Writing children’s fantasy adventures requires a vivid imagination, strong writing skills, and the ability to put yourself in the mind of a child. How do you write a gripping fantasy adventure for children? Well, here are eleven tips to help you get started:

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Brainstorm first. Think of different ideas for your children’s fantasy adventure. Get a better sense of children’s fantasy adventure by reading a few books on the genre.

Decide on your characters. Brainstorm different types of characters – people, animals, and creatures. In fantasy adventures, the characters are not just regular people, as they could be wizards, witches, fairies, vampires, superheroes, mythical creatures, talking animals (or anthropomorphic characters), etc. Brainstorming characters can help you think of possible settings and conflicts.

Create possible settings. Where and where should your fantasy adventure take place? Your story could take place in the past, present, or future. Your story could take place somewhere realistic or somewhere you’ve imagined. Your story could take place in a magical world that your characters could enter only through a magical wardrobe, a castle long ago, the moon or another planet in the future, a big city at night, or the world in your dreams.

Identify your story’s inciting incident. What will your fantasy adventure be all about? Will your protagonist battle monsters, pirates, or aliens? Will it be about travel to medieval times or a dream world? Will your story be about having superpowers? Think of an event that will change or challenge the protagonist. This event can come from or be caused by monsters, aliens, evil spirits, a band of pirates or marauders, secret societies, or even nature.

Create an outline or story map. How can you make sense of your ideas for your story? How can you make your story flow logically? How do you want the events to unfold? Before you write your story, it helps to create an outline or story map to help you decide on the most important parts of the story before you actually write it. An outline or story map will make it easier for you to fill in the details when you start writing.

Start your story strongly. No matter how fabulous your fantasy adventure is, if your introduction is lame and boring, your young readers won’t go further than the first few paragraphs. Create a strong introduction to set the mood for your story, introduce your characters, and describe the setting. Hook your readers’ attention with a sound, dialogue, action, or detailed description that can help activate their senses and grab their attention.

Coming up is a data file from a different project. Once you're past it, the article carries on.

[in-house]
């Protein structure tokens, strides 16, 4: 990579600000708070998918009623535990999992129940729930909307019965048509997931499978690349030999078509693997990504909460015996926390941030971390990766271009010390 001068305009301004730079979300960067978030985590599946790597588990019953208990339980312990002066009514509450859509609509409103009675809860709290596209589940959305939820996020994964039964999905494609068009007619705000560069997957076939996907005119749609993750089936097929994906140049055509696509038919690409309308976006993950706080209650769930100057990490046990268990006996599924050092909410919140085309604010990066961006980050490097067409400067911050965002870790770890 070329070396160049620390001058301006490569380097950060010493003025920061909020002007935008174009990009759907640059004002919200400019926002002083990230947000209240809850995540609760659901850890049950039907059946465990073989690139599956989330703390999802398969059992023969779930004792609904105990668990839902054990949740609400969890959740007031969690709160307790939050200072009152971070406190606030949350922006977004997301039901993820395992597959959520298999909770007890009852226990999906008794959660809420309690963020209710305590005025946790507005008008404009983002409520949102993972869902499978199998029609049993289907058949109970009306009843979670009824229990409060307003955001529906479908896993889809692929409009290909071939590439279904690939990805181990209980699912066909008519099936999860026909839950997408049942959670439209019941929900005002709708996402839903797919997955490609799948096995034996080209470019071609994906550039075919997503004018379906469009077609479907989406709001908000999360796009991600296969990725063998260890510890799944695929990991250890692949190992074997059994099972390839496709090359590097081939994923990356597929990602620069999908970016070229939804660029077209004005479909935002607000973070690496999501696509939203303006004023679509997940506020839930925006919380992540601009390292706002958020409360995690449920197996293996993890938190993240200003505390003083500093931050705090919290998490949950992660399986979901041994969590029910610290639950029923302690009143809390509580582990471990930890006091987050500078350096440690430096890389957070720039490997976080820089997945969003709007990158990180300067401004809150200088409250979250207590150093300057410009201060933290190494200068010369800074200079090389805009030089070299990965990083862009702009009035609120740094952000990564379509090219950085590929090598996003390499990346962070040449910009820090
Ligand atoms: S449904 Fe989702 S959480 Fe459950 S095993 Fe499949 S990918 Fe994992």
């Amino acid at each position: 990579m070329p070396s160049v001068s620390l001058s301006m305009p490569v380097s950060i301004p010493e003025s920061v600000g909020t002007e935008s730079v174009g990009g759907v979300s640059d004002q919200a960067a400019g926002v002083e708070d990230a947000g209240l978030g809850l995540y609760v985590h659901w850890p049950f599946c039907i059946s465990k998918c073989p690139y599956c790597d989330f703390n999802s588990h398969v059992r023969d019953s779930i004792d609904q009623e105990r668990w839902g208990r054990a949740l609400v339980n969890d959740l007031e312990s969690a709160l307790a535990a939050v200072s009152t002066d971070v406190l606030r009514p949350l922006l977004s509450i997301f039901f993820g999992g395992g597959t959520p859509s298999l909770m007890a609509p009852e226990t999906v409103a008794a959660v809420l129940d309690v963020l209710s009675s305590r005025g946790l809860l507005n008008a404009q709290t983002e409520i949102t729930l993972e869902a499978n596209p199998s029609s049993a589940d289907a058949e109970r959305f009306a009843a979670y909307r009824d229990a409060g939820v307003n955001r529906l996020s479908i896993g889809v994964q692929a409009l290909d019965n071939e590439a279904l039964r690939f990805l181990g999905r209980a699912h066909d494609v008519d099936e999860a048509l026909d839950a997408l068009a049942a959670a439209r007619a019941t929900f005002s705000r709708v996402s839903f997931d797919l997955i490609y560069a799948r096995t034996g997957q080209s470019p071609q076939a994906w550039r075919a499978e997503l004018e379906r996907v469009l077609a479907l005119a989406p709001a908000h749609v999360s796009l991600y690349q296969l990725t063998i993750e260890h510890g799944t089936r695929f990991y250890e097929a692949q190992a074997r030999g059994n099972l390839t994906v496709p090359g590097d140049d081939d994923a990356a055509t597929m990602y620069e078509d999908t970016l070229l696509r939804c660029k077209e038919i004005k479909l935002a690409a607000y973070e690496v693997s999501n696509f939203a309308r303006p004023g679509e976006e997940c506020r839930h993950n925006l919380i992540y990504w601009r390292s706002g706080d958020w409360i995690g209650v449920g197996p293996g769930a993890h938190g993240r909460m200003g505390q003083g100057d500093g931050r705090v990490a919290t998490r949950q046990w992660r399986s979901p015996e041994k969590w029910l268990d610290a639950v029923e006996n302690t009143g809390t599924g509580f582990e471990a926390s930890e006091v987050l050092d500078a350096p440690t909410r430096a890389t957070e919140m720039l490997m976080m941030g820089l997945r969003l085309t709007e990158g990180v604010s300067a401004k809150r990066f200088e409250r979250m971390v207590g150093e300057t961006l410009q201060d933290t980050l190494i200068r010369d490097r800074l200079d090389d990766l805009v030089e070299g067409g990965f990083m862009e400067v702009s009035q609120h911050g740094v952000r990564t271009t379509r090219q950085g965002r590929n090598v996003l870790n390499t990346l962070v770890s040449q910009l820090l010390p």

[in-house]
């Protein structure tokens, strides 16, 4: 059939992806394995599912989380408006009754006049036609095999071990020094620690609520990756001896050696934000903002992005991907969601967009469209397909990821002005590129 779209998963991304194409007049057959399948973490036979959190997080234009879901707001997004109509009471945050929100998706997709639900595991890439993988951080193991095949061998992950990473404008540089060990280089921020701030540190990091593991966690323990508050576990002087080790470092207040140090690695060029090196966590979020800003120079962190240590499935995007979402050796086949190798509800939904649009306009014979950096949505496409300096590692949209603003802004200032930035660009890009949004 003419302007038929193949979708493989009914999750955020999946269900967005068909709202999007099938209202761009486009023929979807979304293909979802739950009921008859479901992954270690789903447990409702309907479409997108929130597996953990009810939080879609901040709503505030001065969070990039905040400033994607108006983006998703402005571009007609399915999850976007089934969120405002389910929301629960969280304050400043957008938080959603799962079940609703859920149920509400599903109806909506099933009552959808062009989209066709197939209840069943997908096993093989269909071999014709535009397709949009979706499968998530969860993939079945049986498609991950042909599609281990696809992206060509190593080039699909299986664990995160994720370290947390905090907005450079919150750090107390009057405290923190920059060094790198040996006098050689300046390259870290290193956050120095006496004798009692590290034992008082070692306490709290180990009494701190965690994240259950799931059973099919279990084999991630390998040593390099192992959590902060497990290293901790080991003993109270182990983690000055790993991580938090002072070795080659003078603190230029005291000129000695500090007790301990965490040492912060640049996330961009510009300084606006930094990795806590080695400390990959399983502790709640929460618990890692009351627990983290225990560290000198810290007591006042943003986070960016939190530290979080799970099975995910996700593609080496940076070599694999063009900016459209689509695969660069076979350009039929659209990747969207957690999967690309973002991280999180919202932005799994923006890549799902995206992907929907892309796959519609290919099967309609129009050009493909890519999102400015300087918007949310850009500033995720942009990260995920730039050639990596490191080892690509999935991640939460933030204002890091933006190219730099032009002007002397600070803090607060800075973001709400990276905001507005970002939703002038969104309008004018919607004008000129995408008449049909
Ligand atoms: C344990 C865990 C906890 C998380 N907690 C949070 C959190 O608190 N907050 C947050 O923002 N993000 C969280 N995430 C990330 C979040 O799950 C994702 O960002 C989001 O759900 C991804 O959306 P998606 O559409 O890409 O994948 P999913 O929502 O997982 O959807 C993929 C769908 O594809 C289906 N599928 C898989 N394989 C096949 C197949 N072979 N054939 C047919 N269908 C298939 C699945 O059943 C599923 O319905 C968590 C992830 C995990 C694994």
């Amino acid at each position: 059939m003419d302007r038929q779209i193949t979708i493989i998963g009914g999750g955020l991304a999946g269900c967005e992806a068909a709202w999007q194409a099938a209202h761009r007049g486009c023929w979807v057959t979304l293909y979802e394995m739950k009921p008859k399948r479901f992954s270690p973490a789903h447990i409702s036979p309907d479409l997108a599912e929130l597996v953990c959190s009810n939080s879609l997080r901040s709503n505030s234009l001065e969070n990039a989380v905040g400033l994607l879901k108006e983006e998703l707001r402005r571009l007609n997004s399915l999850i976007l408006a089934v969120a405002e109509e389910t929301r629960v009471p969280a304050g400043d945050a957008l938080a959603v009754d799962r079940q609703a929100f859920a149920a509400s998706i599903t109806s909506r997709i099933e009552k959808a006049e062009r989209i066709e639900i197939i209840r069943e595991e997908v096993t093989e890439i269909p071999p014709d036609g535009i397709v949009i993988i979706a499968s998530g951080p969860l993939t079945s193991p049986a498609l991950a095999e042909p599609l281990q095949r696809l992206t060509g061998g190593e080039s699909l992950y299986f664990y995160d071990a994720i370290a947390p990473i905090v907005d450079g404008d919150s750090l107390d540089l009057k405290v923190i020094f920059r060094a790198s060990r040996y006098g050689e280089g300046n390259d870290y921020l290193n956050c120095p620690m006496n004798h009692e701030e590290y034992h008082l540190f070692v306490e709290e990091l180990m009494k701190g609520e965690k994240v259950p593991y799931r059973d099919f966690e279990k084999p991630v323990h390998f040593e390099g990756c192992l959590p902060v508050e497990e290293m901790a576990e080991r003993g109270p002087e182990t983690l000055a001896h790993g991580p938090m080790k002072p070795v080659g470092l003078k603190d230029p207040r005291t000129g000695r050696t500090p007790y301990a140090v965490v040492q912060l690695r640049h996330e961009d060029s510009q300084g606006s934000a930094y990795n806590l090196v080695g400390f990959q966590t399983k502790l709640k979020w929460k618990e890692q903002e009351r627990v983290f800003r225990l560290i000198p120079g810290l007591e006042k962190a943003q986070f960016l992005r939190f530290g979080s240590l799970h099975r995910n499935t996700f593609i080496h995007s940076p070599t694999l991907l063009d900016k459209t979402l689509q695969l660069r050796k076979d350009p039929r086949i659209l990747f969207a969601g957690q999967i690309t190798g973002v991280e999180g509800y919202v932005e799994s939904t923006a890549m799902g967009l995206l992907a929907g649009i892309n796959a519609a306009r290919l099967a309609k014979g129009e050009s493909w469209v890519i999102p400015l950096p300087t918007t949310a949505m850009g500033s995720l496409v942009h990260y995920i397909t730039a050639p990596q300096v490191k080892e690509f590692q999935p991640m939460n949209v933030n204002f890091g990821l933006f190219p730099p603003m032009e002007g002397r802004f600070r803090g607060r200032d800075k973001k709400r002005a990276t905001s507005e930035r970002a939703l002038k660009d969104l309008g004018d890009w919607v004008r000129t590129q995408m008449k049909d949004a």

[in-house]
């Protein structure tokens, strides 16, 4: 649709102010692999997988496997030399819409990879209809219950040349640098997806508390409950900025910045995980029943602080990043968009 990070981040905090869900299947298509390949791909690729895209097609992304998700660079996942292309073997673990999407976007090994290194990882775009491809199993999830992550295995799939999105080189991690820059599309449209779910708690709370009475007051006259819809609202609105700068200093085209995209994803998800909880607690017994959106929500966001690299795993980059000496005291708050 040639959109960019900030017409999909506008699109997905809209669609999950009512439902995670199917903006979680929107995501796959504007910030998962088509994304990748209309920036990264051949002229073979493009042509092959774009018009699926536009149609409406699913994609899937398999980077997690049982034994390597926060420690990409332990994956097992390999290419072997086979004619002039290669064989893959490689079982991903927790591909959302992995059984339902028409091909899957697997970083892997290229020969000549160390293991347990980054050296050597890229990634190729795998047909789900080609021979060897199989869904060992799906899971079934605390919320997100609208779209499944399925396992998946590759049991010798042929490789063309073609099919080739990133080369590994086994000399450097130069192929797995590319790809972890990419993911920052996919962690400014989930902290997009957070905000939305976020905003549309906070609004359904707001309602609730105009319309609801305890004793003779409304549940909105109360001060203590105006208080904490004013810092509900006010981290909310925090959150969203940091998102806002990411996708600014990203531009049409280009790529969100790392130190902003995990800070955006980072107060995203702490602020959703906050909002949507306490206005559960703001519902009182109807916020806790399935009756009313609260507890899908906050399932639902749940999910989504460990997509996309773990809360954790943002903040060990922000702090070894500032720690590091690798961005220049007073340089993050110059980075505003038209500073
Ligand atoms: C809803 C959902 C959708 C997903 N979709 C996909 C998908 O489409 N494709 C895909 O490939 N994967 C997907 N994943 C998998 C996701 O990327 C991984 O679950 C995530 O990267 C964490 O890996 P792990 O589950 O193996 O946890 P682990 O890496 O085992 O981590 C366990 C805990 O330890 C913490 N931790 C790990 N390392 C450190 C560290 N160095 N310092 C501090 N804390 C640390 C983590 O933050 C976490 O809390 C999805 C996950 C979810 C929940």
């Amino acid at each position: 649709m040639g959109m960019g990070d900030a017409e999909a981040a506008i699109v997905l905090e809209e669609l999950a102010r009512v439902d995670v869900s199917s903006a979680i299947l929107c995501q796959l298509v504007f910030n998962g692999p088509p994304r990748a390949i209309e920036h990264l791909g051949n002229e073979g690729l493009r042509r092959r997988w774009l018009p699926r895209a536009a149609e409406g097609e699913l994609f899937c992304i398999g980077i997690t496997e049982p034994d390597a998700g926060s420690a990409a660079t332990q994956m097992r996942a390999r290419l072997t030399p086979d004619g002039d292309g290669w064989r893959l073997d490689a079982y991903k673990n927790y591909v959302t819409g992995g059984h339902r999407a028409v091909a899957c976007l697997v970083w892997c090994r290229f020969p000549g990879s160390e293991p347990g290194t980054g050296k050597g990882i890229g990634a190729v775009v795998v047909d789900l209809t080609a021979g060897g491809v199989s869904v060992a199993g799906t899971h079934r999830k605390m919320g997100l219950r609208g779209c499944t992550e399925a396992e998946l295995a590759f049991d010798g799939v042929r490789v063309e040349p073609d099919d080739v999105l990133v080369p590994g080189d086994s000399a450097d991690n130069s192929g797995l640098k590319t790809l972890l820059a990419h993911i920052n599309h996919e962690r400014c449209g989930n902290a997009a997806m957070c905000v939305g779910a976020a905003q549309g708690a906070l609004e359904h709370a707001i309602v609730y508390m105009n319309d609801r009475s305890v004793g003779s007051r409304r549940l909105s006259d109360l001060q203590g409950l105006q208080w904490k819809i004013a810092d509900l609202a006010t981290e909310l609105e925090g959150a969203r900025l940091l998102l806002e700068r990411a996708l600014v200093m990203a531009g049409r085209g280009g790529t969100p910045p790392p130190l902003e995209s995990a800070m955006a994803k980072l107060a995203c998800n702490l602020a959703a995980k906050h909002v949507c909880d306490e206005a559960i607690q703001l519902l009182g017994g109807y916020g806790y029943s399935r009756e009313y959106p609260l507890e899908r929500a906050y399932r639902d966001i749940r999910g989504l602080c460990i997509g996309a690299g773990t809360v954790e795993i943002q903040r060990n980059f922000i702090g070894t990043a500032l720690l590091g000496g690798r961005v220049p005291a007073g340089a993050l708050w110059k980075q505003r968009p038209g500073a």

Write your plot. Your fantasy adventure has to have a strong plot. Exciting and mysterious things should happen. Your protagonist should be able to overcome perils and dangers and defeat monsters or villains, but not without a bit of struggle first. Don’t tell the plot – the problem or conflict – right away. Stretch it out to make it more engaging, more intriguing, more interesting, more exciting, and more suspenseful.

Stick to one problem or conflict.Limit your fantasy adventure to one problem or conflict that is concrete and clear to your young readers. Don’t mix different events even if you have lots of exciting ideas.

Decorate your fantasy story. Write about your protagonist’s feelings (happiness, optimism, sadness, fear, anger, shame, etc.). Use strong words and sensory language to effectively describe and convey feelings and actions. Highlight what is special about your protagonist, the situation he/she is in, and the changes or challenges he/she is facing.

Write a dramatic climax. The climax is the high point of your fantasy adventure. Convey and describe how your protagonist is dealing with the situation he’s/she’s in, how the event impacts him/her and the people around. Highlight the major decision or choice he/she is going to make, as well as the eventual consequence. Your climax should be full of drama and action.

Write a fantastic ending. Even if the problem or conflict is resolved, your story is not quite finished. So, you might want to wrap it up in an interesting manner. You can end your fantasy adventure by showing the moral (or important lesson) through the actions of your protagonist or making reference to a theme, such as friendship, teamwork, or courage.

Good luck with writing your first children’s fantasy adventure!

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